This study examines the relationship between socioeconomic indicators and health status among Asian Americans using data from the 2001 California Health Interview Survey (CHIS), a population-based random-digit-dial survey with race-ethnic supplemental samples. Multivariate logistic regression analyses show that the inverse relationship between socioeconomic position and health status is similar for Asian Americans when measured as an aggregate group compared to Whites. However, when specific Asian American ethnic groups are examined, the relationship varies greatly. For example, among Chinese Americans and Vietnamese Americans, education is a significant predictor of poor health status, but household income is more significant among Korean Americans. The importance of disaggregation for subgroup populations in research and policy is discussed.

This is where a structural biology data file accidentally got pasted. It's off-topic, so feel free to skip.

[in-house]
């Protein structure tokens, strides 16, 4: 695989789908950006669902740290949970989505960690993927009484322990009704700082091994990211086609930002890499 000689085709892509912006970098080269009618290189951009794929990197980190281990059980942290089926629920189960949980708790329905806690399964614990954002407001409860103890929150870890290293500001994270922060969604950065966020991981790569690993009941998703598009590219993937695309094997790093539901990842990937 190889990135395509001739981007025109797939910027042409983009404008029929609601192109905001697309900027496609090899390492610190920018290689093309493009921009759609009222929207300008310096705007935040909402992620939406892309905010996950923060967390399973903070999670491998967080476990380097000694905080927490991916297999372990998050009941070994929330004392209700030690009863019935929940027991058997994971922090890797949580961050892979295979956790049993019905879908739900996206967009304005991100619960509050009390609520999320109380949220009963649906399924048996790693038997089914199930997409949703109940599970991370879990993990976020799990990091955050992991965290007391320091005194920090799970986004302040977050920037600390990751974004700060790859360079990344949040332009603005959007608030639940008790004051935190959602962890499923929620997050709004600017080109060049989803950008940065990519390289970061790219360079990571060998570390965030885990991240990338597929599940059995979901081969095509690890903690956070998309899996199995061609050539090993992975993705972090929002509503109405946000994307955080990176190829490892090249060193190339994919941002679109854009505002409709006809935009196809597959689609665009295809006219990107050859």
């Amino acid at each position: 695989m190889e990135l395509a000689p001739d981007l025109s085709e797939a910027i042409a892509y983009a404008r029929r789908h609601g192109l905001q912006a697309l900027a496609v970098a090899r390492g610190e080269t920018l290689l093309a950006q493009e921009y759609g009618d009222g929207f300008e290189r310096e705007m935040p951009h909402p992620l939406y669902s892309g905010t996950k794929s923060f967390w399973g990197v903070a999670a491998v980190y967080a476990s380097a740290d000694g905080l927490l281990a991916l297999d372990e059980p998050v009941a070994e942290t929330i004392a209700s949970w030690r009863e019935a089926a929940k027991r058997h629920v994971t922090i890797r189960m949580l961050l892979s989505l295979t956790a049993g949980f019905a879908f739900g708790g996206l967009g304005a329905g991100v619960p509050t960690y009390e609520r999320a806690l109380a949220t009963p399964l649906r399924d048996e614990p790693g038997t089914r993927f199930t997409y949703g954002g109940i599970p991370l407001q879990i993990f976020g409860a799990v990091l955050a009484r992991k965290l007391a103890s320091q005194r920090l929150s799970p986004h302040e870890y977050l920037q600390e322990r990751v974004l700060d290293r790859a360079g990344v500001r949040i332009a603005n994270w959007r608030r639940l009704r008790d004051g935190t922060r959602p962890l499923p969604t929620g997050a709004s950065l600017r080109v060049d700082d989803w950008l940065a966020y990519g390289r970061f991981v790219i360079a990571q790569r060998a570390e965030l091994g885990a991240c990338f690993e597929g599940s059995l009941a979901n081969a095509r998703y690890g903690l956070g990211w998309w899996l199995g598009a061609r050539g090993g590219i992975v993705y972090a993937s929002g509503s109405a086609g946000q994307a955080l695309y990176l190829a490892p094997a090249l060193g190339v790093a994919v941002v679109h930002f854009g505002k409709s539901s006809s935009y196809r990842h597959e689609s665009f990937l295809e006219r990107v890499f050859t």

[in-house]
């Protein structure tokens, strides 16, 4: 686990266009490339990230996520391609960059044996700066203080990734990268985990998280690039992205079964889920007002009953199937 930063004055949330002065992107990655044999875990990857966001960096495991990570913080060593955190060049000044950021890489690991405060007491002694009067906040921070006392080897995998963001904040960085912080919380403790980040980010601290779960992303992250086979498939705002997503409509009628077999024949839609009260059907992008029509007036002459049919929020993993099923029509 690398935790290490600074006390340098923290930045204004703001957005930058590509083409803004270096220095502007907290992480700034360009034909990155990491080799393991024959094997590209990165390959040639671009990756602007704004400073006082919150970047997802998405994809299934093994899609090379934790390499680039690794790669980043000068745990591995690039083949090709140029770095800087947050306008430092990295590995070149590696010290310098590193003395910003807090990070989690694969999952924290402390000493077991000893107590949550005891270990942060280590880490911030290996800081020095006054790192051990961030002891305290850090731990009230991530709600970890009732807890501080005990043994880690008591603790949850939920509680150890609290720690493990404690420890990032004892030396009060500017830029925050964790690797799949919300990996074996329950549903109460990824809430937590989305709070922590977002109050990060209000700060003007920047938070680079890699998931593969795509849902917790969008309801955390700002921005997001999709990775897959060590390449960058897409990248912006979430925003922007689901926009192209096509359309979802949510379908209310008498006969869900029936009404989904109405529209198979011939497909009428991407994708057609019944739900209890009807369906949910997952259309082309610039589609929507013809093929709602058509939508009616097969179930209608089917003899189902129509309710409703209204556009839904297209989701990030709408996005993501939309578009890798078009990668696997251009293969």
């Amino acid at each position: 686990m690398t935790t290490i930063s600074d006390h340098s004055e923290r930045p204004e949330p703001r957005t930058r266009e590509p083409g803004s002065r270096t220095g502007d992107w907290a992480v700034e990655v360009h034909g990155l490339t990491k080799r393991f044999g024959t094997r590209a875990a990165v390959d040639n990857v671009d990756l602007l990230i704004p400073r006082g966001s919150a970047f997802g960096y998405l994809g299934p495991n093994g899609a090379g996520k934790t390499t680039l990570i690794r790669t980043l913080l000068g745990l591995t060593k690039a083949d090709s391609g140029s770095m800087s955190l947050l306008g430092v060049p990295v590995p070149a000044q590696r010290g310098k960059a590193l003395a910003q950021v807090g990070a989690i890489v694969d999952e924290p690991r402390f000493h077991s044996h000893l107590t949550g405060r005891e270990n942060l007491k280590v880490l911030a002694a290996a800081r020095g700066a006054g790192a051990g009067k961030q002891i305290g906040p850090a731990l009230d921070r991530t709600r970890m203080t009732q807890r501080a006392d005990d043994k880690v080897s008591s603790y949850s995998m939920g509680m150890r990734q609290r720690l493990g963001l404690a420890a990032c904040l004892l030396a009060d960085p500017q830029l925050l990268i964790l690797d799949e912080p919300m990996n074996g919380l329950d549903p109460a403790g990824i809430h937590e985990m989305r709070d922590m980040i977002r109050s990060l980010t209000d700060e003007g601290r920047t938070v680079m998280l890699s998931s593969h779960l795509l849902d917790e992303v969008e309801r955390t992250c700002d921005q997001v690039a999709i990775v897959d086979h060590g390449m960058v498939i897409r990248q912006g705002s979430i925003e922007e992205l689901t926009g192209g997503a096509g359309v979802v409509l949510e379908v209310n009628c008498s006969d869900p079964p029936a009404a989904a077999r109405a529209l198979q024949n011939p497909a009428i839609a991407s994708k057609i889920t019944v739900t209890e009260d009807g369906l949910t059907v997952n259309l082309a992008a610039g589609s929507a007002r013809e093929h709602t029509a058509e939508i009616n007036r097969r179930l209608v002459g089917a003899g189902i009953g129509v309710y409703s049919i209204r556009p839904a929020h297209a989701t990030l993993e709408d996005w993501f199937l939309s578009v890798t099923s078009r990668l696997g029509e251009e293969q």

Ihara, Emily S.
"Ethnicity Matters: The Socioeconomic Gradient in Health among Asian Americans,"
The Journal of Sociology & Social Welfare: Vol. 36
, Article 8.
Available at: https://scholarworks.wmich.edu/jssw/vol36/iss2/8